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TrekToday - Roddenberry Inducted Into Science Fiction Hall of Fame

Roddenberry Inducted Into Science Fiction Hall of Fame

By Michelle
June 28, 2007 - 9:59 PM

Star Trek creator Gene Roddenberry was inducted into the Science Fiction Hall of Fame in Seattle the weekend before last during an extravaganza weekend at which the Science Fiction Museum unveiled its exhibit, "Out of this World: Extraordinary Costumes from Film and Television."

StarTrek.com reported on the event, which began with a costume party on Friday, June 15th. The exhibit's third floor is entirely devoted to Star Trek costumes and models used in Star Trek. On Saturday, author Neal Stephenson served as master of ceremonies at the dessert buffet for the Hall of Fame recipients, who also included artist Ed Emshwiller, filmmaker Ridley Scott and writer Gene Wolfe.

Star Trek: The Next Generation's Wil Wheaton (Wesley Crusher) presented the award to Roddenberry's son, Eugene Roddenberry, Jr., whom Wheaton called a friend. In his remarks, Wheaton also said that the science fiction museum "is an affirmation of why I and so many other people around the world love science fiction...science fiction can give us warnings about the future, hope for the future, or just blissful escape into the future." He cited Star Trek's optimism as a value worth preserving from its era. "When I turn on CNN, I wish that our world leaders would watch more Star Trek and less 24," he added.

Wheaton said that he was very proud to be part of Roddenberry's legacy and told the story of how when Wesley was promoted to ensign on the series, Roddenberry presented the actor with the bars he received when he was promoted to ensign in the military. "He told me that in many ways Wesley Crusher was as close as he had come to writing himself in Star Trek as a character," he said. Then he gave those bars to Roddenberry's son, who recalled that he had been forced to work on The Next Generation while Wheaton was acting on the series and he resented it at the time.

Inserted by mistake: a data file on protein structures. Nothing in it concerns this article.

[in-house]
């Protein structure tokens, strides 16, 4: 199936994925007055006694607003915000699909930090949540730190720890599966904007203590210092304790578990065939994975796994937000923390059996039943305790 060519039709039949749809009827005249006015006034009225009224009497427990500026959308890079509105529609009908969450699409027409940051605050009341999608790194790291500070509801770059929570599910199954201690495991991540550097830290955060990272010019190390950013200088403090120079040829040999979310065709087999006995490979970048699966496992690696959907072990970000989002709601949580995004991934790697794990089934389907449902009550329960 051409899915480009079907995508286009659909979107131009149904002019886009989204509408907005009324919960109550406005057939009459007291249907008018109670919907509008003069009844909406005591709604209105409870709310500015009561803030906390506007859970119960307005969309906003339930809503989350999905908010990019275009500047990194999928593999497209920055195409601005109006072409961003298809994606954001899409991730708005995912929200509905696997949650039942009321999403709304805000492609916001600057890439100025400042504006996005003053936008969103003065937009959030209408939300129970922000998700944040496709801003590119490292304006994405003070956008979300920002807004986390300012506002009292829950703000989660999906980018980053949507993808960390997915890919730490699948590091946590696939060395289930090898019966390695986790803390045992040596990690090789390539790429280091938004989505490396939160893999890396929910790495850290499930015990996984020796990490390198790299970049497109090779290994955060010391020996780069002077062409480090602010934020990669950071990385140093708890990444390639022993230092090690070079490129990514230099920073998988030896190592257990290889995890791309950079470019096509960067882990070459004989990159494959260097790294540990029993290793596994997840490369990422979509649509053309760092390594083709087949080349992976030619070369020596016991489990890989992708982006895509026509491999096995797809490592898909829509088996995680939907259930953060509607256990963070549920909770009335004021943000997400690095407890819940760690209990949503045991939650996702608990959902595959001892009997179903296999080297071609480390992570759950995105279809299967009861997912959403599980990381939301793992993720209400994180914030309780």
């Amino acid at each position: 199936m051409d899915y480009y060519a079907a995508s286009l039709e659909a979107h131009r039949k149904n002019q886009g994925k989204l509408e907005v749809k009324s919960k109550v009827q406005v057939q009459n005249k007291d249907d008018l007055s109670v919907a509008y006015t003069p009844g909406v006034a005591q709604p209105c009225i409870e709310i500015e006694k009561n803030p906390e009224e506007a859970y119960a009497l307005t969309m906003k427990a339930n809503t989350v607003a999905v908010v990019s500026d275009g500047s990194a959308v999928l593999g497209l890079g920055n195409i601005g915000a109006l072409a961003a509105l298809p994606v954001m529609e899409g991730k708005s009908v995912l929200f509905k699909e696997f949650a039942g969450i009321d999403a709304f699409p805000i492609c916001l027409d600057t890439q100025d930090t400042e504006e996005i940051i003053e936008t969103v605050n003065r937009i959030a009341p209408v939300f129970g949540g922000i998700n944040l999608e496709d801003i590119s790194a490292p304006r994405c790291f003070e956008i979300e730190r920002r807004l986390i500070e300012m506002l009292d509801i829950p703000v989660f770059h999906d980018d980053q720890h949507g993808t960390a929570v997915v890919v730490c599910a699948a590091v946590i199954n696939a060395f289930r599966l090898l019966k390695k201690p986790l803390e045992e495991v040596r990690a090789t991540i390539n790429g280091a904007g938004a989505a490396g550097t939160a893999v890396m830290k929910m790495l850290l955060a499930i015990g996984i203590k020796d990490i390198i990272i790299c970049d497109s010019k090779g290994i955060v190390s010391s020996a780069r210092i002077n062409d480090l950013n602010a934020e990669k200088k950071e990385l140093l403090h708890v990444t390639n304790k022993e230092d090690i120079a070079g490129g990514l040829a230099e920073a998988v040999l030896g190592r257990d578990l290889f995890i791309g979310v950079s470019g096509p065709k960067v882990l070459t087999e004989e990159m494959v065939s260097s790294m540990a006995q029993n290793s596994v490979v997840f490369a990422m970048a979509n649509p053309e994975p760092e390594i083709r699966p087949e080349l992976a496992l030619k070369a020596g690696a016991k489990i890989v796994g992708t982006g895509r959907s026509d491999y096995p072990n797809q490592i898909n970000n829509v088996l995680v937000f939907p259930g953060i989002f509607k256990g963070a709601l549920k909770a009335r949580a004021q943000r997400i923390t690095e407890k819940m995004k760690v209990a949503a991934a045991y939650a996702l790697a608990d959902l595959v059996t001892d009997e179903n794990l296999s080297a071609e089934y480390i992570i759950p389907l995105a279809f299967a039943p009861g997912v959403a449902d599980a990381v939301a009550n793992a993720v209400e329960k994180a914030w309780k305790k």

"Star Trek was a reminder that the impossible was something that we could get if we all worked together," added Eugene Roddenberry, who said that his father "never saw himself as a celebrity; he saw himself as an average guy with ideas just like anyone else, and he loved the fans." He thanked the museum founders and everyone present who had supported Star Trek over the years.

The full article is here.

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